With dreams of creating an ecological tourist haven, Tadeu has transitioned into a critical role as an advocate. He unveils a disturbing reality by comparing two aerial maps from the region: one dating back to 1997, revealing the area as a pristine 100% ecological sanctuary, and the other from 2008, which now depicts the same region marked in red, denoting rampant illegal activities. These revelations expose the extensive encroachment of the Amazon by lumber, mining, and land-grabbing activities, to the point where it appears as if towns are engulfing the once lush greenery. A drone image taken from Villa Samuel shows approximately 3,200 inhabitants within Tadeu’s lands, housing eight illegal sawmills operating at full steam.
What is even more disheartening is the complicity of politicians who willingly ignore the exploitation of these precious lands and support the illegal network. It begins with small loggers who cut down the trees and take them to the sawmills. These sawmills, in turn, sell the stolen wood to exporters who send the wood to international importers. Politicians promote this well-organised corruption scheme. Their motivation? Securing votes during elections, regardless of the environmental toll it exacts. Over the past 20 years, despite lodging over five hundred complaints and officially reporting to relevant authorities and even making a personal appeal to the Governor, no action has been taken.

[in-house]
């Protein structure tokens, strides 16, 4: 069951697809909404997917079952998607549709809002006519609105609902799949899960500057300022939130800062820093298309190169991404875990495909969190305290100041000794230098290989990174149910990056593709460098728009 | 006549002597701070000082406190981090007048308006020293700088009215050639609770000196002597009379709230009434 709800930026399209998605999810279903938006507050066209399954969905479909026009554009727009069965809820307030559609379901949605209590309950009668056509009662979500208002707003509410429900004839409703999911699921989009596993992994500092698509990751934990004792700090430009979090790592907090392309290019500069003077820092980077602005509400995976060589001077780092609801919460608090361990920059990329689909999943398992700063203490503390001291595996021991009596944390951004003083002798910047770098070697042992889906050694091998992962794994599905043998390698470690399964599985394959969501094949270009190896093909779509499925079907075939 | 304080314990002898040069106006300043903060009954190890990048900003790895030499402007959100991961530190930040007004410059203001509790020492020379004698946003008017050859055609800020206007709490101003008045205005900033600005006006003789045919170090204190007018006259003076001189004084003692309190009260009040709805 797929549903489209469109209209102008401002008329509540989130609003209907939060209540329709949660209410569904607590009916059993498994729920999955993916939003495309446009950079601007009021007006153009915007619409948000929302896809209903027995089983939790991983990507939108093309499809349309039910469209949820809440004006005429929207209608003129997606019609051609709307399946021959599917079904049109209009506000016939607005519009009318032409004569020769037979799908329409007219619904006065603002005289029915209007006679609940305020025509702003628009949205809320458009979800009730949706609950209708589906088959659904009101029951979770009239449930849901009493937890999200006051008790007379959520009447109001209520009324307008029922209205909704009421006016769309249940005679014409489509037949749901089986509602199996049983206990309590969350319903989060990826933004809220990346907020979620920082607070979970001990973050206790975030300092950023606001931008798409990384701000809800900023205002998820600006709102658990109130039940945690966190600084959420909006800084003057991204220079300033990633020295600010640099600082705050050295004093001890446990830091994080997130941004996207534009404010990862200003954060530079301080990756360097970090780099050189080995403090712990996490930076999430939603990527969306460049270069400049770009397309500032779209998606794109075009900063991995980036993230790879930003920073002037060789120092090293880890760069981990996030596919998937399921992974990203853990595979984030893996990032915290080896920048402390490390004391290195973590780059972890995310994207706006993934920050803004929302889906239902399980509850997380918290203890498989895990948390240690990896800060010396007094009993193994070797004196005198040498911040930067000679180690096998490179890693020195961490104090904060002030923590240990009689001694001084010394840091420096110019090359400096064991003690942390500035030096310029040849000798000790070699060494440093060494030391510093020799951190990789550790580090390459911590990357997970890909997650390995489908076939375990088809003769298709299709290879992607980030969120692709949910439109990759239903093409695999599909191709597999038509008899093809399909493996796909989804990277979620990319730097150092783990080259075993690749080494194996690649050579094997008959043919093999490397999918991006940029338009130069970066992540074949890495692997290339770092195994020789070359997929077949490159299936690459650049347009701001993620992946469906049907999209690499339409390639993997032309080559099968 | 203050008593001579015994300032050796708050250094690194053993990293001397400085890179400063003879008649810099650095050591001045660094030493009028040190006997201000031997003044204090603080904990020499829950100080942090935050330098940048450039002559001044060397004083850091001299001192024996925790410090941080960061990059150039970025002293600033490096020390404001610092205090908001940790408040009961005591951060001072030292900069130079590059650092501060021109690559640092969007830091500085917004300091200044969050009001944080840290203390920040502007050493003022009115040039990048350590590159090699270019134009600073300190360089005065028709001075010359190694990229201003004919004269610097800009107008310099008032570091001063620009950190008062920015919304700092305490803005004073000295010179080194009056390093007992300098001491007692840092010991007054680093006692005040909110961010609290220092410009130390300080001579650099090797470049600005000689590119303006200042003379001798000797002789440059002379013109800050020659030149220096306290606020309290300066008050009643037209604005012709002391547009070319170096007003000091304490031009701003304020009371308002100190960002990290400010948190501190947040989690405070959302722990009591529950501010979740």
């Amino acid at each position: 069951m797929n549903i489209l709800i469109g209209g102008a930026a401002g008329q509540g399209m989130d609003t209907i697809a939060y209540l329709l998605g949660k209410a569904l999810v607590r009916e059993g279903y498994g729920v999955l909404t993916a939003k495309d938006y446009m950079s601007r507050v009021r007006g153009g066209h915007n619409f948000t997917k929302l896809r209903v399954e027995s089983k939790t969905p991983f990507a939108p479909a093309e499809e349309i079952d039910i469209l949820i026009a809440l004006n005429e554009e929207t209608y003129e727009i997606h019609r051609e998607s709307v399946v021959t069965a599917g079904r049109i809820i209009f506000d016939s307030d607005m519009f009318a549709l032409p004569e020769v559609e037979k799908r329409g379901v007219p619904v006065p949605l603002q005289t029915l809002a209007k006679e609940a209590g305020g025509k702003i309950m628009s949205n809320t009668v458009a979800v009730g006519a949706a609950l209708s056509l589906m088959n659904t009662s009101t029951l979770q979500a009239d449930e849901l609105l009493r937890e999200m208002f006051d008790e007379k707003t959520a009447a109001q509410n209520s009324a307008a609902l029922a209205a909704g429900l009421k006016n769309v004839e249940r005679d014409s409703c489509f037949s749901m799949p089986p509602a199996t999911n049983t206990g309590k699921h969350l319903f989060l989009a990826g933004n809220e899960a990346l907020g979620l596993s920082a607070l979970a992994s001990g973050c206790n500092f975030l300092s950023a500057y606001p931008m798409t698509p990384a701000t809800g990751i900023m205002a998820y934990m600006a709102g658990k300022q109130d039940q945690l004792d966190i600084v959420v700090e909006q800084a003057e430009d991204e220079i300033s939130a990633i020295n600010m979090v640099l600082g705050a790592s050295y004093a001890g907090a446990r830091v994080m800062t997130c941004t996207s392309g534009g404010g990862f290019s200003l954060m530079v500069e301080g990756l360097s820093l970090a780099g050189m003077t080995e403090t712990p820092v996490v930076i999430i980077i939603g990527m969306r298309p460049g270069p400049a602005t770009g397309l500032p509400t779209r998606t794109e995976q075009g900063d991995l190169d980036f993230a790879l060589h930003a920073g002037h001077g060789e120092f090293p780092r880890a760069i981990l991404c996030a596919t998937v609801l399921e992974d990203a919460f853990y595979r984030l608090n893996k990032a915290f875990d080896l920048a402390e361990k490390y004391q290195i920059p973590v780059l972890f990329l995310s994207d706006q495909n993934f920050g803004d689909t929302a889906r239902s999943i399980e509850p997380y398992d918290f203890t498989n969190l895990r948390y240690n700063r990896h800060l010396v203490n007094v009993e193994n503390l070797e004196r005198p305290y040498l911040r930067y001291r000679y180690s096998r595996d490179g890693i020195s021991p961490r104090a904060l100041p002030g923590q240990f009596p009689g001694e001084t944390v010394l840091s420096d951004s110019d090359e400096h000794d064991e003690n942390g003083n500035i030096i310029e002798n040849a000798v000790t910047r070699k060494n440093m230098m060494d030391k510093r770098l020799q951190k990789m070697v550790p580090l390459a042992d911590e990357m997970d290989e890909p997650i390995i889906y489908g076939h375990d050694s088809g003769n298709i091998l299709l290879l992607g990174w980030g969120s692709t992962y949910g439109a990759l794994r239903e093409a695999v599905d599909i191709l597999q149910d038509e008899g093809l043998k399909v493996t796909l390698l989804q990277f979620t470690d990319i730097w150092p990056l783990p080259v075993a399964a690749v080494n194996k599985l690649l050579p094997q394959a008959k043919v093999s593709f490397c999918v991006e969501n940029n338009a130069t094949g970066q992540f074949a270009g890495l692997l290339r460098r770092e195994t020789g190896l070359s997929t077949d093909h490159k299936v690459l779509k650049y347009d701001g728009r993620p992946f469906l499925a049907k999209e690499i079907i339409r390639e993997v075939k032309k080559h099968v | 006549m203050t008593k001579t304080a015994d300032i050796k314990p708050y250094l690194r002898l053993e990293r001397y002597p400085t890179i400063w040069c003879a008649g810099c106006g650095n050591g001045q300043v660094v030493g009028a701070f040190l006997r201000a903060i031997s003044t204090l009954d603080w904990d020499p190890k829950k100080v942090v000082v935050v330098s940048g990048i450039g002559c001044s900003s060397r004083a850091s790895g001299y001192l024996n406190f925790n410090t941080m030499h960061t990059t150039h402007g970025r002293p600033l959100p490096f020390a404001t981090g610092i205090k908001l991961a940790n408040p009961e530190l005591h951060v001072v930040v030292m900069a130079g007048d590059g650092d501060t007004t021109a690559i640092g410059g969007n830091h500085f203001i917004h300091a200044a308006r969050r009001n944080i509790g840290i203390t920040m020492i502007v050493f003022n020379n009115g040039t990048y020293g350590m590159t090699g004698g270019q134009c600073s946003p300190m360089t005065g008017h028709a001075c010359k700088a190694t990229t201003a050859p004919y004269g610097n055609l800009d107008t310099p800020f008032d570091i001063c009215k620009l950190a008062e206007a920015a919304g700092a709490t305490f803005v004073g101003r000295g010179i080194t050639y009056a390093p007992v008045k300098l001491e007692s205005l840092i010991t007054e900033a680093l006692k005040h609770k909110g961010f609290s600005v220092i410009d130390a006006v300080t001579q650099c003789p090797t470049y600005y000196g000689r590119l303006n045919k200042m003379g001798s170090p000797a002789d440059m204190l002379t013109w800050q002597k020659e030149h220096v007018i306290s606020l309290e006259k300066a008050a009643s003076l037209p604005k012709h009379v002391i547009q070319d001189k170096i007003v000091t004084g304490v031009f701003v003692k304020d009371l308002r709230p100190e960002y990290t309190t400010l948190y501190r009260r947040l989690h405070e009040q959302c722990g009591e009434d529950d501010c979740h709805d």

Far-right President Bolsonaro’s policies, including funding cuts for environmental enforcement, have triggered a surge in fires and deforestation during his presidency between 2019 and 2022. Since Bolsonaro assumed office in 2019, illegal incursions into Indigenous territories have tripled, with deforestation rates hitting a 15-year high. Encouraged by the president’s stance, cattle and soy farms continue to encroach deeper into the heart of the Amazon, pushing the region to the brink of an environmental crisis. The narrative explores the role of global agricultural giants like Louis Dreyfus, Cargill, and Cofco in driving deforestation, all while shedding light on the controversial arguments made by some farmers in favour of deforestation to boost the Brazilian economy.
The film also offers a ray hope through Lula’s election as Brazil’s new president, fuelled by his commitment to combat deforestation and reinstate environmental laws. This becomes source of optimism for the embattled jungle. The documentary presents a vision for change, advocating for regeneration through agroforestry, promoting the practical and hopeful concept of intercropping with fruits while living in harmony with the forest. Marçal’s closing words serve as a touching reflection that the guardians of the Amazon embody the essence of the forest itself, from the rain to the river, the animals, and the wind. Furthermore, the film highlights the growing influence of Indigenous voices in Brazilian politics, as Indigenous individuals assume roles in Congress and ministries, underscoring their pivotal role in protecting the Amazon’s dwindling forests.
Directed by Indigenous activist Edivan Guajajara and environmental filmmakers Chelsea Greene and Rob Grobman, with Academy Award winner Fisher Stevens as the producer, the documentary will have its UK premiere on Saturday 28th October at the Raindance Film Festival in London. It is a must-see for those deeply concerned about the fate of our planet’s most critical rainforest.